During our little journey, I managed to get a close-up of the Toyota version of the Smart Car.  It's very close in looks and very nearly the same size, including being a two-seater.  It does seem to have a bit more space in back of the seats, though.

Around 19h00, there was a knock at the door.  It was the pompiers (firemen).  They asked if we were using the gas (the stove is gas and electric). We said 'no', and they left.  A few minutes later, they returned with the concierge.  Apparently, we had misunderstood before, and they were asking if we had a gas stove.  I invited them to come in and have a look.  There was no problem and they left again, but we heard them in the hallway talking for quite a while.

Robb felt up to it, so we crossed the street to Pizza Trionfo.  It was actually warmer outside than in the apartment.  I had Pâtes Bolognaise (Pasta Bolognaise) and Robb had Pâtes Carbonara.  Near the end of our main course, the guy next to us began talking to us.  His name is Jean-Eric. We couldn't seem to make him understand that this was not our first time in Paris and he kept mentioning places to go.  But he was very pleasant and even bought us a digestif (a drink that is supposed to aid in digestion, but is just an excuse to drink more alcohol).  It was a very nice evening and I'm sure we will return many more times.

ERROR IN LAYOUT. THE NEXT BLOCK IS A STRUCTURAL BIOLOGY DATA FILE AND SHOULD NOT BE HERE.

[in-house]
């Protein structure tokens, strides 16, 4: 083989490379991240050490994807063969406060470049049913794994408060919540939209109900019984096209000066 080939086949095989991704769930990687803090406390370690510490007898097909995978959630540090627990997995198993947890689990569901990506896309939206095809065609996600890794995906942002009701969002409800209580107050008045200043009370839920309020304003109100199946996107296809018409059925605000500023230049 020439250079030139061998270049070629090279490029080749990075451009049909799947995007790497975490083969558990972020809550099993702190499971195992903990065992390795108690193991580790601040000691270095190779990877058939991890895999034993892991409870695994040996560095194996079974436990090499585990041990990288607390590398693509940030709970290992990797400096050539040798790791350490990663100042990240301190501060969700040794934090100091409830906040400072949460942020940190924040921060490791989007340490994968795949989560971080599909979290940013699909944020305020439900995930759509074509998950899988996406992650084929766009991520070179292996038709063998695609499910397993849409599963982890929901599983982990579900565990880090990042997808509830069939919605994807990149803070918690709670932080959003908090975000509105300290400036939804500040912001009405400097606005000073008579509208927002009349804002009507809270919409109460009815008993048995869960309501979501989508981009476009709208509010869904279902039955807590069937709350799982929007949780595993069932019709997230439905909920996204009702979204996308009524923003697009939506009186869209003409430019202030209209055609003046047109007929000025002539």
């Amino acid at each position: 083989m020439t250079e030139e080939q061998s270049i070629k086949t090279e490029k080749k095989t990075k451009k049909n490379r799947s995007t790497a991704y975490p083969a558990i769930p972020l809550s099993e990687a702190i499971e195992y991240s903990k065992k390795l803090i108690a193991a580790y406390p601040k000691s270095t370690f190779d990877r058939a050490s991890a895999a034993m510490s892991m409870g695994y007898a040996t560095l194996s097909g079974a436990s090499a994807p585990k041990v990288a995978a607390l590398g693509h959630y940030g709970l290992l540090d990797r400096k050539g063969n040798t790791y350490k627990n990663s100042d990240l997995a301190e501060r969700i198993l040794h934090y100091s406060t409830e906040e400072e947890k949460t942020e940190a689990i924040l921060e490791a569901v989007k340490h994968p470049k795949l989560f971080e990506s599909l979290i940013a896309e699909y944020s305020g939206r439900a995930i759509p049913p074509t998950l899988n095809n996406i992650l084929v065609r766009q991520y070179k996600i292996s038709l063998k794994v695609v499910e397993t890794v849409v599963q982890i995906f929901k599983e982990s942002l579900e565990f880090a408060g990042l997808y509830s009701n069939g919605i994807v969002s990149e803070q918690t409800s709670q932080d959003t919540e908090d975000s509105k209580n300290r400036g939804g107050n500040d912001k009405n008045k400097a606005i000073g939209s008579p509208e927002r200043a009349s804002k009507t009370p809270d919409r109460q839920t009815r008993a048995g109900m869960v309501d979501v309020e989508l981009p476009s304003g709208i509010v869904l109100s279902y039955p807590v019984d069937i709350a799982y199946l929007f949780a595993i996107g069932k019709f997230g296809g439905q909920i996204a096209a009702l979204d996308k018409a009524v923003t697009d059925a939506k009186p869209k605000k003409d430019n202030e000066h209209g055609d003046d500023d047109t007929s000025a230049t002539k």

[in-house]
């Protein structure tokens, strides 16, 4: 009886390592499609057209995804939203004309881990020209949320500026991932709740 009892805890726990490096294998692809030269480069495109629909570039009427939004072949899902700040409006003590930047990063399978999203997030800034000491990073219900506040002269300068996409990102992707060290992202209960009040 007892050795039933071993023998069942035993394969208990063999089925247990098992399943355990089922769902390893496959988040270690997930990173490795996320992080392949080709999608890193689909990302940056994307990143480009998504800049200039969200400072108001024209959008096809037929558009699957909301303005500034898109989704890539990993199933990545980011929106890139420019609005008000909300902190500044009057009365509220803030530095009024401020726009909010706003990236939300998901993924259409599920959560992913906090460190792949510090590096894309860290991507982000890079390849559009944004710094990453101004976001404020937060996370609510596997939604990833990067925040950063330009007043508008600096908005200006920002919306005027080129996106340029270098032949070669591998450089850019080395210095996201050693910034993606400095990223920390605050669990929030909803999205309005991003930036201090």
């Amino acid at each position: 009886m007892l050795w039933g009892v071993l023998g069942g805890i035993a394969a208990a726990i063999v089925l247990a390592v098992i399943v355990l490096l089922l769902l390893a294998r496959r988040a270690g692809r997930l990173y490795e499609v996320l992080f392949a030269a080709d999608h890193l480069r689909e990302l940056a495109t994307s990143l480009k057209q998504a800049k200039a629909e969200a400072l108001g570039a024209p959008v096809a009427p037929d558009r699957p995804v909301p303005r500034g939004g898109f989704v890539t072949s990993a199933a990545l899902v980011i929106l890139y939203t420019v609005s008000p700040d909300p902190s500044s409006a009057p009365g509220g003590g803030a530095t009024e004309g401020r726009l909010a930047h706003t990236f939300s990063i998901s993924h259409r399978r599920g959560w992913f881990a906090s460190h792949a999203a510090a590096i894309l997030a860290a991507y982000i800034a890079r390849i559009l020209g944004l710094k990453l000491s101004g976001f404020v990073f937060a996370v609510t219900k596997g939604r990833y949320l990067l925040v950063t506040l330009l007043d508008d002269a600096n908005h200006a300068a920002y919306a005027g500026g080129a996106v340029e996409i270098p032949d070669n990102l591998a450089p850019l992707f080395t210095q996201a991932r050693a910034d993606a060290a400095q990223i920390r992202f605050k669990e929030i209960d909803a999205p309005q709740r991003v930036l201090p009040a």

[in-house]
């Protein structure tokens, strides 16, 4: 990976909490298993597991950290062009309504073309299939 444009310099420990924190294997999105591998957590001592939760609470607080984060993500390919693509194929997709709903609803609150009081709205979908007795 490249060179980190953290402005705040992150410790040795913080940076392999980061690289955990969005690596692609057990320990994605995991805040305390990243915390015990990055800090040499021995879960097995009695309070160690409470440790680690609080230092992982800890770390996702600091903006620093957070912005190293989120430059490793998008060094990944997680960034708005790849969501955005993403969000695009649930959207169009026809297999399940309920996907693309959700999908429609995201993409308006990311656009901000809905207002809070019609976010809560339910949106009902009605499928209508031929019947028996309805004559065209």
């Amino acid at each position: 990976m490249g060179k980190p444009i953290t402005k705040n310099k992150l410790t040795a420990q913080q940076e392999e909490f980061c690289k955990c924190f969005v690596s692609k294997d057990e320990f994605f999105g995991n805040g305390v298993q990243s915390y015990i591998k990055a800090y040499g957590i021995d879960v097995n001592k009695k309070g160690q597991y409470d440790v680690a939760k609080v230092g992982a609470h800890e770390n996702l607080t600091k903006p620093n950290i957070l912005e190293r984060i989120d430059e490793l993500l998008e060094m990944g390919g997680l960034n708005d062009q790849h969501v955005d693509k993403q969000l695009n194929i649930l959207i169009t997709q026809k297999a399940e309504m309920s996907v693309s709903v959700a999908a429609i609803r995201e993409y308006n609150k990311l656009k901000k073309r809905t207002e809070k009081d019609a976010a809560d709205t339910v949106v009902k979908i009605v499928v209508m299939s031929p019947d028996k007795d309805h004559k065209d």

You can see all the Paris pictures here: Paris 2010
À la prochaine, mes amis. 


Anonymous said...

The Monet exhibit I think you are speaking of is at the Grand Palais until January 2011. Here is a link for you :

Genie -- Paris and Beyond said...

Someone beat me to the explanation on Grand Palais which is right across the street.

So glad you are in Paris. I have a restaurant to recommend in the 17ième. Written up in Pudlow's as best value in 2008 -- Hier et Aujourd'hui (Karin and Franck) but it is small so you must have reservations. If you go, tell them I said hello.

Bon weekend!

Megan said...

I can't believe the buildings had the same entrance code!
Guess the heating is a building-wide start date.
Hope Robb feels better. Here in Marseille they are moving to the smart passes for public transportation, with a chip inside. only problem is that it is for monthly+ subscriptions, so it can be reloaded with 10€ or so at a time.